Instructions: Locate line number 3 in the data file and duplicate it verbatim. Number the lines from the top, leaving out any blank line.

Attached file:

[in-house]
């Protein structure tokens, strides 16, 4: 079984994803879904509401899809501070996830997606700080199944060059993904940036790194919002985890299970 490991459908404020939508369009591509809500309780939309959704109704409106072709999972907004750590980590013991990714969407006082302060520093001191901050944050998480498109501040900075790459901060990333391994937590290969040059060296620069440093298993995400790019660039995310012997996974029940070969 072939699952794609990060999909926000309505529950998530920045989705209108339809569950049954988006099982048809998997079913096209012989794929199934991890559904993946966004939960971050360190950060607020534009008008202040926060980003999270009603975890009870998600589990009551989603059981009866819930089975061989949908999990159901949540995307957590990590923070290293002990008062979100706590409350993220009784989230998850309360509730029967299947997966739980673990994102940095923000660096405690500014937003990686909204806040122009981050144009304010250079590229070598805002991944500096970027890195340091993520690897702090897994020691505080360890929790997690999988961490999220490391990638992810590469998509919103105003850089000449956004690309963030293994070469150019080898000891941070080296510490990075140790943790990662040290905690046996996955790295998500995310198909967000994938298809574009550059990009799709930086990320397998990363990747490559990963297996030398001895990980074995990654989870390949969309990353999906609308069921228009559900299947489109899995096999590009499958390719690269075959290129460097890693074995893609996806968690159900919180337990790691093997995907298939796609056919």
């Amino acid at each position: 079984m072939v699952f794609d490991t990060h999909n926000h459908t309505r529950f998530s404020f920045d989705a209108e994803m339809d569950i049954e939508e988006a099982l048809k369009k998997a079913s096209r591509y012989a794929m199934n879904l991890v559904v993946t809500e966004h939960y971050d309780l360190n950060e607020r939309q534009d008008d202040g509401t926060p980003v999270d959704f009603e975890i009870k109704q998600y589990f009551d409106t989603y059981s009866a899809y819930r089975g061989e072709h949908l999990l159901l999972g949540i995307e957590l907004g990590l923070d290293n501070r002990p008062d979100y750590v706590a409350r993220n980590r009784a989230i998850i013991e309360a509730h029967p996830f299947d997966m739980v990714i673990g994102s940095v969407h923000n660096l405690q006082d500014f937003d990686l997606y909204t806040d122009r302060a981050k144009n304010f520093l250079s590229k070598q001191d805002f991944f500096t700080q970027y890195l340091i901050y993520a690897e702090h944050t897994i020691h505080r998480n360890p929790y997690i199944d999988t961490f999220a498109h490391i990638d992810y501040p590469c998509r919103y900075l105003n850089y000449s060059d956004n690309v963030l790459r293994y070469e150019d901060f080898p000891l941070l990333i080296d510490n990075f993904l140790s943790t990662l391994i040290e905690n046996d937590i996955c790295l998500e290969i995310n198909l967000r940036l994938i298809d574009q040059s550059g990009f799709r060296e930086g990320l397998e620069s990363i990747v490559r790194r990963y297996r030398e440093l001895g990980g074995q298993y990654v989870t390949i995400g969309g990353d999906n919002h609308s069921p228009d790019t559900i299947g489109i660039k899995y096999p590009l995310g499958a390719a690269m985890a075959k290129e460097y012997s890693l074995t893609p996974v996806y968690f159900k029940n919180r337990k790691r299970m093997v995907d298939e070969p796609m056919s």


């Amino acid at each position: 079984m072939v699952f794609d490991t990060h999909n926000h459908t309505r529950f998530s404020f920045d989705a209108e994803m339809d569950i049954e939508e988006a099982l048809k369009k998997a079913s096209r591509y012989a794929m199934n879904l991890v559904v993946t809500e966004h939960y971050d309780l360190n950060e607020r939309q534009d008008d202040g509401t926060p980003v999270d959704f009603e975890i009870k109704q998600y589990f009551d409106t989603y059981s009866a899809y819930r089975g061989e072709h949908l999990l159901l999972g949540i995307e957590l907004g990590l923070d290293n501070r002990p008062d979100y750590v706590a409350r993220n980590r009784a989230i998850i013991e309360a509730h029967p996830f299947d997966m739980v990714i673990g994102s940095v969407h923000n660096l405690q006082d500014f937003d990686l997606y909204t806040d122009r302060a981050k144009n304010f520093l250079s590229k070598q001191d805002f991944f500096t700080q970027y890195l340091i901050y993520a690897e702090h944050t897994i020691h505080r998480n360890p929790y997690i199944d999988t961490f999220a498109h490391i990638d992810y501040p590469c998509r919103y900075l105003n850089y000449s060059d956004n690309v963030l790459r293994y070469e150019d901060f080898p000891l941070l990333i080296d510490n990075f993904l140790s943790t990662l391994i040290e905690n046996d937590i996955c790295l998500e290969i995310n198909l967000r940036l994938i298809d574009q040059s550059g990009f799709r060296e930086g990320l397998e620069s990363i990747v490559r790194r990963y297996r030398e440093l001895g990980g074995q298993y990654v989870t390949i995400g969309g990353d999906n919002h609308s069921p228009d790019t559900i299947g489109i660039k899995y096999p590009l995310g499958a390719a690269m985890a075959k290129e460097y012997s890693l074995t893609p996974v996806y968690f159900k029940n919180r337990k790691r299970m093997v995907d298939e070969p796609m056919s």